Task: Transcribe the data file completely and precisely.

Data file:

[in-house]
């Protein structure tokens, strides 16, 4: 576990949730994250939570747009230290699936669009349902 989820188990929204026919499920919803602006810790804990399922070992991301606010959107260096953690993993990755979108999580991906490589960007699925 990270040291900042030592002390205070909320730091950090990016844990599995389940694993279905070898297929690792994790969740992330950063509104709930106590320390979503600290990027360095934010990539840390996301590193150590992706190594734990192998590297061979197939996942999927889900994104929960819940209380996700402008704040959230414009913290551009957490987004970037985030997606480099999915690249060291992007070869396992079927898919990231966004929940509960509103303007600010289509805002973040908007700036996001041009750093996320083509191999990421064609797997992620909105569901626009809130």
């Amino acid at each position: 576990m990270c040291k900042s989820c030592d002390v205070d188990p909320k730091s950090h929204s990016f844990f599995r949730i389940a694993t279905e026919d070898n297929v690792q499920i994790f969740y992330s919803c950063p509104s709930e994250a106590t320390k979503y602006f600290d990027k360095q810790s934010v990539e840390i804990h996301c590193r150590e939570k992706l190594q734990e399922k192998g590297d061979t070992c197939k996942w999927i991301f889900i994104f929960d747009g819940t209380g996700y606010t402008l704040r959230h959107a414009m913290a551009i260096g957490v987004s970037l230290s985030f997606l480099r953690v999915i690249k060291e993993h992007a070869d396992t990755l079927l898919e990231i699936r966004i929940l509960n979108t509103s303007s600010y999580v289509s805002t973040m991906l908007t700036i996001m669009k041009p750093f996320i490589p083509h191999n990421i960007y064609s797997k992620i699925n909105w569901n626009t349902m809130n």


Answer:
[in-house]
């Protein structure tokens, strides 16, 4: 576990949730994250939570747009230290699936669009349902 989820188990929204026919499920919803602006810790804990399922070992991301606010959107260096953690993993990755979108999580991906490589960007699925 990270040291900042030592002390205070909320730091950090990016844990599995389940694993279905070898297929690792994790969740992330950063509104709930106590320390979503600290990027360095934010990539840390996301590193150590992706190594734990192998590297061979197939996942999927889900994104929960819940209380996700402008704040959230414009913290551009957490987004970037985030997606480099999915690249060291992007070869396992079927898919990231966004929940509960509103303007600010289509805002973040908007700036996001041009750093996320083509191999990421064609797997992620909105569901626009809130």
């Amino acid at each position: 576990m990270c040291k900042s989820c030592d002390v205070d188990p909320k730091s950090h929204s990016f844990f599995r949730i389940a694993t279905e026919d070898n297929v690792q499920i994790f969740y992330s919803c950063p509104s709930e994250a106590t320390k979503y602006f600290d990027k360095q810790s934010v990539e840390i804990h996301c590193r150590e939570k992706l190594q734990e399922k192998g590297d061979t070992c197939k996942w999927i991301f889900i994104f929960d747009g819940t209380g996700y606010t402008l704040r959230h959107a414009m913290a551009i260096g957490v987004s970037l230290s985030f997606l480099r953690v999915i690249k060291e993993h992007a070869d396992t990755l079927l898919e990231i699936r966004i929940l509960n979108t509103s303007s600010y999580v289509s805002t973040m991906l908007t700036i996001m669009k041009p750093f996320i490589p083509h191999n990421i960007y064609s797997k992620i699925n909105w569901n626009t349902m809130n």